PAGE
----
DeBos took the lead in developing the project and welcomed any district to participate. Tuslaw, Fairless, Northwest, Sandy Valley, Minerva, Canton Local, Louisville and Manchester all take part.
Manchester High School Assistant Principal Scott Ross said the program has been a big help and puts the focus on educating rather than handling it from a punitive standpoint.
“We’ve seen benefits with it and had kids come back saying it was a worthwhile program,” Ross said. “Word about the program spread fast among the students.”
He believes education through the diversion program and at school, as well as the national media attention regarding the health impacts are getting students’ attention.
“They are smart enough to realize we are seeing real data and real lives are being impacted,” he said. “The problem has led to healthy discussions going on here at school and at home.”
He knows kids still vape, but believes parents and adults are more aware of the devices and what to look for.
Ross said they have begun to address what students are doing in school, now they have to address the choices they are making outside of school.
Officials share concerns not only for vaping but for the Dab pens, a device similar to an electronic cigarette, but utilizes dabs, a tiny concentrate of THC.
Ross fears a growing number of kids are willing to take a risk and buy the THC product “on the street.”
McKenzie shares the same concerns.
Both administrators say conversations with students are making a difference.
They agree they are seeing fewer kids getting caught in school, but they are not sure if fewer students are using, or if they are not bringing the products to school or have just gotten better at concealing it.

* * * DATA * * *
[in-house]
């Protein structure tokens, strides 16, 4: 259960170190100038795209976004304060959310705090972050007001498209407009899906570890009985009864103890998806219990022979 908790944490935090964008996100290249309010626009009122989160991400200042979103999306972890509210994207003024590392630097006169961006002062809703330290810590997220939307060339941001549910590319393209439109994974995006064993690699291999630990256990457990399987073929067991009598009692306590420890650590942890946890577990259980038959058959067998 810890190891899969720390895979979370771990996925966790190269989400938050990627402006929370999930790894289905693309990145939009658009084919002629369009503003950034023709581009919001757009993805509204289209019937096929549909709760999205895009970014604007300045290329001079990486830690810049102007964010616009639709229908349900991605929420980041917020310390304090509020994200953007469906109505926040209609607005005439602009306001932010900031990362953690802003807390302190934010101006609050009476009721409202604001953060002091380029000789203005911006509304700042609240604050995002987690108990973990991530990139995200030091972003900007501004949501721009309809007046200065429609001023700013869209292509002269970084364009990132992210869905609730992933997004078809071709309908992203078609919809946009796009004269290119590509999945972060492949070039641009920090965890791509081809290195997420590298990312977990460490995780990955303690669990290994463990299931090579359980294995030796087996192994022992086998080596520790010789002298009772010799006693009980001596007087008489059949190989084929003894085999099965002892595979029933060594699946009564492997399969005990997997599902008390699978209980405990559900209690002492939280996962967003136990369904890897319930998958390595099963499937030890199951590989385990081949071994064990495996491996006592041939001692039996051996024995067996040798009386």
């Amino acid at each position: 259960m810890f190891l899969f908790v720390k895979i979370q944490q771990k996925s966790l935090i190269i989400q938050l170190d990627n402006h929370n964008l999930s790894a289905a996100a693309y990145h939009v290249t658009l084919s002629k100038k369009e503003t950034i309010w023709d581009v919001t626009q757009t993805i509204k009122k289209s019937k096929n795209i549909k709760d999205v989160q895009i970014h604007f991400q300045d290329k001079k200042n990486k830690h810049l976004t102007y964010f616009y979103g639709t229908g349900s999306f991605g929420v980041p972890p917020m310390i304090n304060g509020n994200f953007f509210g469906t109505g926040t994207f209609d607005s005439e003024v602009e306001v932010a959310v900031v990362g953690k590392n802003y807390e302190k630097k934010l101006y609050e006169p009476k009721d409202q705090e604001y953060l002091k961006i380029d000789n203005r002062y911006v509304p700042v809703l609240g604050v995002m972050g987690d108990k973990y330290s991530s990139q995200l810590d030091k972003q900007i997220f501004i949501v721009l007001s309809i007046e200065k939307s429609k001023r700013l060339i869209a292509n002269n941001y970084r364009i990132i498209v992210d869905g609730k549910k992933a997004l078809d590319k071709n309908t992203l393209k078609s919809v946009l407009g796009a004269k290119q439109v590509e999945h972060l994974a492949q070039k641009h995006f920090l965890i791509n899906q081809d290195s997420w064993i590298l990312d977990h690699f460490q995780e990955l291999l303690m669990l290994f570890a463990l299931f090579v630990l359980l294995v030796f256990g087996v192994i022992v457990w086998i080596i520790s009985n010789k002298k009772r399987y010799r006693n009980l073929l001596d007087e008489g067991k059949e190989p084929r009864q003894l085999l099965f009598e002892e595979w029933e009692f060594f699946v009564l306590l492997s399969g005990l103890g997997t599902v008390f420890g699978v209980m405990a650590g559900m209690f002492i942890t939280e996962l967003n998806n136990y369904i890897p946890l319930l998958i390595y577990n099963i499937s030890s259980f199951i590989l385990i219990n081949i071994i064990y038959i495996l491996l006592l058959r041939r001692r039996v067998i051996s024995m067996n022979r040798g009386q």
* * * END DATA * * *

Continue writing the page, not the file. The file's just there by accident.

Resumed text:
Regardless, the use and possession of vaping products is against the law and school policy.
In October, legislators upped the age for nicotine use.
It became illegal for anyone under 21 to possess, use, purchase or receive cigarettes or other tobacco or alternative nicotine products like e-cigarettes. Previously, the official age to buy tobacco products was 18.
Earlier this year, superintendents across Stark County received a letter from Stark County Family Court indicating they would no longer accept juvenile tobacco or vaping possession charges in court, DeBos said.
Previously, law enforcement could charge someone underage with a non-criminal status offense for use or possession of tobacco products.
DeBos said the loss of the court system takes away another option for students who violate tobacco use policies.
School punishments vary, but can include in or out-of-school suspension.
“We felt as a school what we are trying to do was give our students another option,” he said. “We don’t want them to be out of school. We want to keep them in school and educate them.”
DeBos hopes to continue to build on the program and meet the needs of the students. That means educating younger students about the harmful effects of vaping before they start and to follow up with those who went through the diversion program.
He held mini-education sessions with fifth-, sixth-, seventh- and eighth-graders at Tuslaw and plans to expand those lessons.
Some of the kids that have gone through the diversion program want to quit vaping, and feedback has been positive, DeBos said.
“It’s an effective program. I think we need the prevention pieces and the followup,” DeBos said. “It’s been an eye-opening experience for me learning from the kids about their needs.”
Amy L. Knapp/CantonRep.com